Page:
2 Kings 23:30-25:30 – The End is Near or A Glimmer of Hope

23:31 – Jehoahaz – son of Josiah. He reigned for 3 months (609 BC) over Judah and did evil in the sight of the LORD. He surrendered to Pharaoh Neco and was taken to Egypt in chains and Neco placed another of Josiah’s sons (Eliakim/Jehoiakim) on the throne of Judah in order to collect his levies against Judah.

23:34 – Eliakim (Jehoiakim) – son of Josiah. He reigned for 11 years (609-598 BC) over Judah and did evil in the sight of the LORD. Pharaoh Neco placed him on the throne in place of his brother Jehoahaz and changed his throne name from Eliakim to Jehoiakim. Jehoiakim paid large levies to Egypt by taxing the leadership of Judah. Jeremiah tells us Jehoiakim also did many oppressive and wicked things to raise money during difficult economic times for building himself a new palace (Jer.22:13-17), threatened and killed true prophets (Jer.26:1-24), and rejected the prophetic word of the LORD best demonstrated by burning a scroll from Jeremiah (Jer.30:20-26). Jeremiah also prophesied as judgment that Jehoiakim would have “the burial of a donkey” (Jer.22:19). Jehoiakim changed allegiance in 605BC from Egypt to Babylon because of a major defeat of the Egyptians by Babylon at Carchemish and in order to placate Babylon who had already taken some exiles from Judah (including Daniel and his friends – Dan.1:1-5). Three years later he rebelled and Babylon enlisted Syria, Ammon and Moab to oppose Judah. He then died and Jehoiachin his son took the throne.

24:2, 4 – What does it mean that “the LORD sent” oppressors against Judah and “was not willing to forgive”?

24:8 – Jehoiachin – son of Jehoiakim. He reigned for 3 months (598-597BC) and 11 days (2 Chron.36:9) over Judah and did evil in the sight of the LORD. Nebuchadnezzar of Babylon threatened the destruction of Jerusalem and so Jehoiachin surrendered and was taken into exile to Babylon along with all his officials, all the treasuries and articles of the Temple of the LORD, and all the soldiers and artisans of Jerusalem (including Ezekiel – Eze.1:1-3). Nebuchadnezzar made Jehoiachin’s uncle Mattaniah king in his place and changed Mattaniah’s throne name to Zedekiah.

24:18 – Zedekiah – son of Josiah. He reigned for 11 years (597-587BC) over Judah and did evil in the sight of the LORD. Jeremiah records that Zedekiah wanted the LORD to deliver Jerusalem from the Babylonians, but was unwilling to worship the LORD (Jer.21:1-1), heard the word of the LORD through prophetic warnings, but would not obey that word (Jer.34:1-22). Zedekiah was convinced by Egypt to rebel against Babylon. This was specifically opposed to the word of the LORD (Jer.27:1-11), but he preferred to listen to the false prophets who spoke of blessing and victory (Jer.5:12; 14:13). Jeremiah was sent by the LORD to make one final plea to Zedekiah to surrender to Babylon and avoid further destruction for Jerusalem, but Zedekiah refused (Jer.38:14-38). In Zedekiah’s 9th year (589 or 588) he was besieged by Babylon and held out for over a year before the food in Jerusalem ran out. Shortly thereafter Babylon breached the walls and Zedekiah fled with his soldiers, but was captured. He was then forced to watch his sons slaughtered in front of him and then his eyes were gouged out and he was taken into exile in chains to Babylon. Afterwards Nebuchadnezzar sent his commander to Jerusalem where he burned down every building of importance including particularly the Temple of the LORD and the king’s palace. Then he carried off everything of value from the Temple and executed the remaining leading officials (religious, military and political) and tore down the walls of the city. Jeremiah was surprisingly spared the killing (Jer.40:1-6).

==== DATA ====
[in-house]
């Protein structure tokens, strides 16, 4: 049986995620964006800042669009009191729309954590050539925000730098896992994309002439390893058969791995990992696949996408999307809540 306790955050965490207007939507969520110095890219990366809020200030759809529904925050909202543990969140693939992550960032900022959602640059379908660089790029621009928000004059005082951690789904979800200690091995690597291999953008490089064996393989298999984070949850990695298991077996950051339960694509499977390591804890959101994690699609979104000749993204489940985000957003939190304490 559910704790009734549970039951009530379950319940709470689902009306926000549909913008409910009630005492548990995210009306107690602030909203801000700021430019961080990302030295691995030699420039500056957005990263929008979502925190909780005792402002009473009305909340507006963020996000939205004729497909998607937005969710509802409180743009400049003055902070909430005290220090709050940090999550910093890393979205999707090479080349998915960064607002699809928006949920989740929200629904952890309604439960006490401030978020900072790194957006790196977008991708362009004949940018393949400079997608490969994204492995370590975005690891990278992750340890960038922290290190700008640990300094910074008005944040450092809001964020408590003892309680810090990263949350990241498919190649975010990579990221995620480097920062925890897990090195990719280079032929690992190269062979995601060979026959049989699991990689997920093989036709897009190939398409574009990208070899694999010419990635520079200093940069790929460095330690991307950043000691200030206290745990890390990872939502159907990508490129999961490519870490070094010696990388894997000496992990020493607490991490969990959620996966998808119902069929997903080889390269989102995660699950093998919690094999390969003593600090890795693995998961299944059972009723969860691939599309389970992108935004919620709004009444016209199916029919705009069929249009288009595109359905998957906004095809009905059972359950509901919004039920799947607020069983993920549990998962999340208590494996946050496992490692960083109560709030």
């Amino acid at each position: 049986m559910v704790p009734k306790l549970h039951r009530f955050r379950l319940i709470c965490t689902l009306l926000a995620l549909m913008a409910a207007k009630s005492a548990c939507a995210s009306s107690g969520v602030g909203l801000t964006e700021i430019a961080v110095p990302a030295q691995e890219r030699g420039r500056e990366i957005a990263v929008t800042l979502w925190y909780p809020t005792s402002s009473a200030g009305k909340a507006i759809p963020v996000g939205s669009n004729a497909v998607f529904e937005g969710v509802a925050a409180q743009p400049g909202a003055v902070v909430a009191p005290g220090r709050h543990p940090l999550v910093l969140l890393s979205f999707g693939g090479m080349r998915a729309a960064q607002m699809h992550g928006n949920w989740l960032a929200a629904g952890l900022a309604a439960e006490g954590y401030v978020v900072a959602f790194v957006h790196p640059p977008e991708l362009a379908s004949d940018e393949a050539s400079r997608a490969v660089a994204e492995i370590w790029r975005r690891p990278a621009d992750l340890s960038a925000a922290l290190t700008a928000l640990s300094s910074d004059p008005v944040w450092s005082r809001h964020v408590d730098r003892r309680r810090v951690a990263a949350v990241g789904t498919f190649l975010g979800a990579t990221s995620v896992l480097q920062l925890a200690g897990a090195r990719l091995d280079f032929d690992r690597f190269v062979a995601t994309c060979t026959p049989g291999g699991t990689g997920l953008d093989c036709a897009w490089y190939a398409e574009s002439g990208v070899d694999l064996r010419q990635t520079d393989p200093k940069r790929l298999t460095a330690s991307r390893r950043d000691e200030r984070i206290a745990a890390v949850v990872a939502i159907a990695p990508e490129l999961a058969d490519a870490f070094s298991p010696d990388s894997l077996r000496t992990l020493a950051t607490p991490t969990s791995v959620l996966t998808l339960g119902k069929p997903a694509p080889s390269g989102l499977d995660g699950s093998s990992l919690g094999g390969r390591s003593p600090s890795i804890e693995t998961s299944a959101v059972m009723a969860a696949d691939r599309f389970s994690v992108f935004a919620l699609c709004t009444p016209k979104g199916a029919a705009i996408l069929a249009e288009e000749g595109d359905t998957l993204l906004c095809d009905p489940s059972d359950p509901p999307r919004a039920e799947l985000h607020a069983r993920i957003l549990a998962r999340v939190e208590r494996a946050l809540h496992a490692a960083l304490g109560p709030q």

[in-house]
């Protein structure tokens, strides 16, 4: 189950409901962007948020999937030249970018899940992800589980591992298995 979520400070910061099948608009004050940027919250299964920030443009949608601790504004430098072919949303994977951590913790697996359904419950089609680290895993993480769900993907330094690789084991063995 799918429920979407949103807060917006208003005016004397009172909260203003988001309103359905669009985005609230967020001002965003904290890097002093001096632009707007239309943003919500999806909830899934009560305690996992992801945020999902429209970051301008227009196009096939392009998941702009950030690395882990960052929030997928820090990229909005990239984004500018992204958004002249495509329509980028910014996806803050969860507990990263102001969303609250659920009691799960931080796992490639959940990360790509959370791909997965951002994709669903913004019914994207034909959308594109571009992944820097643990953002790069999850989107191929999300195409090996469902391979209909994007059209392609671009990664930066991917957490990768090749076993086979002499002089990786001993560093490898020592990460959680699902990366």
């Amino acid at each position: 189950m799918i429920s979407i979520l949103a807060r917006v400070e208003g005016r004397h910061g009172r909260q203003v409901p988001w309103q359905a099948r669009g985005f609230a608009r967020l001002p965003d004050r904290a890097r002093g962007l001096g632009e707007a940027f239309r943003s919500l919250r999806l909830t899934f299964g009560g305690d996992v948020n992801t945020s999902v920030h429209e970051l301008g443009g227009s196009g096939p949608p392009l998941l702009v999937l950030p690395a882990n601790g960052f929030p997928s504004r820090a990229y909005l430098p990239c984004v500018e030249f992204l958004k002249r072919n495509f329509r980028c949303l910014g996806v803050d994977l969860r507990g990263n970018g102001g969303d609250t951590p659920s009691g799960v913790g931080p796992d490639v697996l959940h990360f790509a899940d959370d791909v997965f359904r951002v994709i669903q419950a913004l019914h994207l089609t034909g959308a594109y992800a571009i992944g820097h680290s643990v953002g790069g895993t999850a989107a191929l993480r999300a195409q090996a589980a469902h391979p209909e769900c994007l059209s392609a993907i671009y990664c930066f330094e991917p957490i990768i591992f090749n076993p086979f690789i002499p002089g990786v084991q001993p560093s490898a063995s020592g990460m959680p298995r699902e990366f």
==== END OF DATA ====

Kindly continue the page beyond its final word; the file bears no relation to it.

24:20 – Who was against Judah? Could Judah have possibly defeated the vastly superior military of Babylon? Why couldn’t Judah win?

25:21 – Was it surprising that Judah went into exile? (Dt.28:15-68; 2 Kings 21:10-15; 22:15-20; also see 2 Chron.36:14-16)

25:22 – Gedaliah (a prominent man of Judah) was made governor of Judah by Babylon. He counseled the few remaining leaders to settle down and wait. However, seven months later, Ishmael, one of the leaders, assassinated him and also killed the Babylonian representatives. Ishmael then fled to Egypt because of the influence of Ammon (Jer.40:13-14) taking Jeremiah with them against Jeremiah’s wishes (Jer.42-43).

25:27 – Thirty-seven years into Jehoiachin’s imprisonment and exile he was suddenly favored by the new king of Babylon and released from prison. From then on he was cared for by Evil-Merodach king of Babylon.

25:27-30 – Why does this book end this way? It offers Judah hope and reminds them of the Davidic covenant (Dt.30:1-10; 2 Sam.7:1-17; 1 Kings 8:46-53). Zerubbabel the grandson of Jehoiachin eventually was made governor of Judah (Haggai 1:1). Also, the promise of a king to sit on the throne of David forever is found to be fulfilled in the coming of Jesus (see the genealogy of Matt.1:1-17).

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